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Sweeping cash changes for corporate treasurers post-Cyprus

Sweeping cash from one jurisdiction to another is a fashionable cash-management strategy for multinational corporations, while deposit haircuts and capital control fears post-Cyprus, plus more general banking stability fears, heap on counterparty risk, principally at bank level.

Sweeping cash management strategies are coming to a town near you. Companies undertake cash sweeping – the process where corporate treasurers transfer a given portion of their cash balances into another deposit account or alternative investment conduit at the close of each business day – for a number of reasons. By pooling balances into a single account they can reduce interest costs or increase interest income. It is also a way of moving cash from high risk countries to low risk countries.

Bas Rebel, senior director treasury advisory at PwC, notes that sweeping continues to be a hot topic for companies. “With banks still reluctant to provide credit lines and, if they do, at a premium margin, sweeping is a way to reduce dependency on bank credit,” he says.

In light of recent eurozone developments – most notably the introduction of a deposit tax in Cyprus on balances over €100,000– it might be expected that companies would take the opportunity to consider whether a similar tax could be introduced elsewhere. As such, companies might reasonably decide to adjust their sweeping activities accordingly in order to pull money out of bank deposits in countries which are perceived to be weak, says a senior industry commentator.

With cash becoming ever more concentrated in high quality jurisdictions in Europe, and with ever more cash chasing a restricted number of issuers, a significant migration of cash could put further pressure on yields at the short end, he adds.

But evidence suggests that this has not been the case following the Cyprus deposit tax. Rebel says that he is not seeing any particular trend in the countries in which companies concentrate their cash. “Typically funds are concentrated in the country of its headquarter and/or in the country of the headquarter of its prime bank,” he adds.

Andrew Reid, co-head of cash management corporates EMEA at Deutsche Bank, draws a distinction between companies’ operating balances and their surplus cash balances, noting that there has been little change in the way in which surplus cash is managed in response to the Cyprus situation. He does, however, say that Deutsche has seen an increase in operational balances held in Germany in the last six to 12 months – and suggests that companies are focusing on counterparty risk at a bank level, rather than a country level.

Companies are unlikely to be complacent about the security of their cash – but following the wake-up call they experienced in 2008, and the challenging conditions that have persisted ever since, many have already extensively revisited their liquidity management strategies.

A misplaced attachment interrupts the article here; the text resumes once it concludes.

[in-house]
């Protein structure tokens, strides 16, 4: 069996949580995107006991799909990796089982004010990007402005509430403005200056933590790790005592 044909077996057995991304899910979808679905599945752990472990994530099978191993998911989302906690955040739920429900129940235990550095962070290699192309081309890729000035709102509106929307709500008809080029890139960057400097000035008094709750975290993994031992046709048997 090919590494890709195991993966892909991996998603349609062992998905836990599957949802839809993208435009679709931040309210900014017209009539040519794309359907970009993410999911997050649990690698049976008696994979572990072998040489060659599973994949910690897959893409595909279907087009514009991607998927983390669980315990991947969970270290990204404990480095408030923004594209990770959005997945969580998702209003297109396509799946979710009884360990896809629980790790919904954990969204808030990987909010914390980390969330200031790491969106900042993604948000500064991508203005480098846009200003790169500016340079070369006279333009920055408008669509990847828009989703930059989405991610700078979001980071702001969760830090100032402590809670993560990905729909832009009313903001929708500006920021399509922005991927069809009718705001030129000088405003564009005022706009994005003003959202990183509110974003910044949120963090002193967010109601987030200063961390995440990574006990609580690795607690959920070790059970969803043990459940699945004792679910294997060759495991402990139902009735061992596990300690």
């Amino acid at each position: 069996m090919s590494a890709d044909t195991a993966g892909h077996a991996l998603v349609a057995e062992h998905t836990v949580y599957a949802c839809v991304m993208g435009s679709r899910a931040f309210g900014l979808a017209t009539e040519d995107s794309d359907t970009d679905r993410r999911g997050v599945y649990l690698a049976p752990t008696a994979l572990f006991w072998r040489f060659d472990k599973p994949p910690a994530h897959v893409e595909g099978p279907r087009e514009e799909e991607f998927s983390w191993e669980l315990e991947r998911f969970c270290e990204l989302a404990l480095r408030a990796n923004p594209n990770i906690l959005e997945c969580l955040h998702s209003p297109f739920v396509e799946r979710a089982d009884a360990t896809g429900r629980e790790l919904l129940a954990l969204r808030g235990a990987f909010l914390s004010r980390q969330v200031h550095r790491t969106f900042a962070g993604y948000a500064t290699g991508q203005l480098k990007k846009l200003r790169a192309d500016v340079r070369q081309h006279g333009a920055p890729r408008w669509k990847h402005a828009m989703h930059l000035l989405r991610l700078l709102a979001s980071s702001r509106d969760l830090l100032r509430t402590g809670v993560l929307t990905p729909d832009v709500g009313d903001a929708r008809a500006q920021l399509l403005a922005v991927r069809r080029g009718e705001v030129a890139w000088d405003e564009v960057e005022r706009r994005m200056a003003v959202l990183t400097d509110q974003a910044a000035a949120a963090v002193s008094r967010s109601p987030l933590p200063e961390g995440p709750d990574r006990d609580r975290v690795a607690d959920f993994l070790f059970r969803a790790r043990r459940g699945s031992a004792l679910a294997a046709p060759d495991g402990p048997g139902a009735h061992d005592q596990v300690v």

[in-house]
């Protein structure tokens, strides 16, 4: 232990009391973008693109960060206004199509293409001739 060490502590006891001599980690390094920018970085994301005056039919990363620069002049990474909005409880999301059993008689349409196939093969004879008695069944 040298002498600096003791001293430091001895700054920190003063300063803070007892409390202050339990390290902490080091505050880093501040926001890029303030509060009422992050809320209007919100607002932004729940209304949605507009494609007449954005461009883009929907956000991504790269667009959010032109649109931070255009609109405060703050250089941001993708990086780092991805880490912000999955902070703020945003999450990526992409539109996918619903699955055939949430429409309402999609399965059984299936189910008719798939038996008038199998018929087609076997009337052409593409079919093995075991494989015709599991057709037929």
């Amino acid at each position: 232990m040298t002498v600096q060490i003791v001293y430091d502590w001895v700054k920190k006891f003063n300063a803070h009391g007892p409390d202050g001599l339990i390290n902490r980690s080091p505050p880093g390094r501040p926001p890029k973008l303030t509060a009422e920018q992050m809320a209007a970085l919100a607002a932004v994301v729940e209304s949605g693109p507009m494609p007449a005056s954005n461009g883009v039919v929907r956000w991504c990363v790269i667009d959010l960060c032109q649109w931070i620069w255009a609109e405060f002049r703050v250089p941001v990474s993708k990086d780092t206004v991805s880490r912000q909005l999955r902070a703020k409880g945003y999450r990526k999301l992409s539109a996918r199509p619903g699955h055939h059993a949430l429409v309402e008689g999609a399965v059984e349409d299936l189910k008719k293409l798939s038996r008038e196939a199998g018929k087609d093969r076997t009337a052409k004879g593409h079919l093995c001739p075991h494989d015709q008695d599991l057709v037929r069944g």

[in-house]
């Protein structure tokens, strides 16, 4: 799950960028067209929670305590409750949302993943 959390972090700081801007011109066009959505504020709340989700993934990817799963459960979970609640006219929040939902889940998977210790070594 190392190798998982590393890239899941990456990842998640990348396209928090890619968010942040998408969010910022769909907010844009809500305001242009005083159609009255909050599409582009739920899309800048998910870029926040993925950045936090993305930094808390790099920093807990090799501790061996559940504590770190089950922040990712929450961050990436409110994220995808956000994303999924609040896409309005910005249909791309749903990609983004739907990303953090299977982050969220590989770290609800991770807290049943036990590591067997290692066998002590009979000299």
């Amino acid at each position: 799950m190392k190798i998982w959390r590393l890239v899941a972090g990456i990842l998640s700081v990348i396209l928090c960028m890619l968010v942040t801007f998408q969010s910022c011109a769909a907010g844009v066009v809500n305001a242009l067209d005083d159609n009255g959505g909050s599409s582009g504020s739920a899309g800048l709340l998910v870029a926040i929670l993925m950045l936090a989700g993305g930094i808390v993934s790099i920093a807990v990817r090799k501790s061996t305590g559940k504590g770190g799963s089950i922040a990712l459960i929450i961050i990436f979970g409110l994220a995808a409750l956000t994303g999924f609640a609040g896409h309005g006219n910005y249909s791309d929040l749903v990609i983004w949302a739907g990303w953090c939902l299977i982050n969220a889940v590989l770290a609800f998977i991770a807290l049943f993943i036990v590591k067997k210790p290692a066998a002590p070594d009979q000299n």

Some stepped up their sweeping activities then in order to move cash out of certain countries, while others spread their deposits across more banks to diversify the risks. Companies also began adopting more sophisticated risk monitoring practices, such as looking at CDS spreads as well as credit ratings when measuring bank risk. Many reduced counterparty limits restricting the amount that could be deposited with any particular bank.

Having put all these measures in place, many companies may feel that their liquidity management practices are now fit for purpose – and that the developments in Cyprus do not require them to do anything differently. That’s not to say that companies are not reacting to the events of Cyprus, however. Reid says that companies are engaging in a more active dialogue around the subject of contingency planning, which has been on the radar of many corporations since 2009. “Companies started to look at everything from their bank partner model to their technology platforms and liquidity management operations,” he says.

A survey published by PwC in 2012 found that in response to the euro crisis, over 60% of respondents were “doing more to understand and identify the related risks and ensure that [they] have contingency plans in place”. The survey also reported that more than a fifth had changed their approach towards managing their exposures and related risks, and were “taking a view on the direction that currencies might take or how counterparties might fare as a result of the crisis in Europe and beyond”.

Many companies in Europe and beyond have put in place sophisticated contingency plans to cover outcomes up to and including a break-up of the euro. The arrival of the deposit tax in Cyprus has introduced another risk which many had not considered: the prolonged closure of a particular country’s banking system, combined with uncertainty about whether and when that banking system would be reopened. As such, companies are now beginning to factor such an outcome into their contingency planning.

Reid says that companies are beginning to look into specific contingency measures on a tactical basis, such as distributing prepaid cards attached to offshore accounts, in order to support local employees if they cannot withdraw cash from ATMs. “Companies are looking for a ‘break box in case of emergency’ type of provision,” he adds. “So the focus is more on tactical and local solutions, as opposed to macro and strategic changes such as changing the company’s sweeping structures.”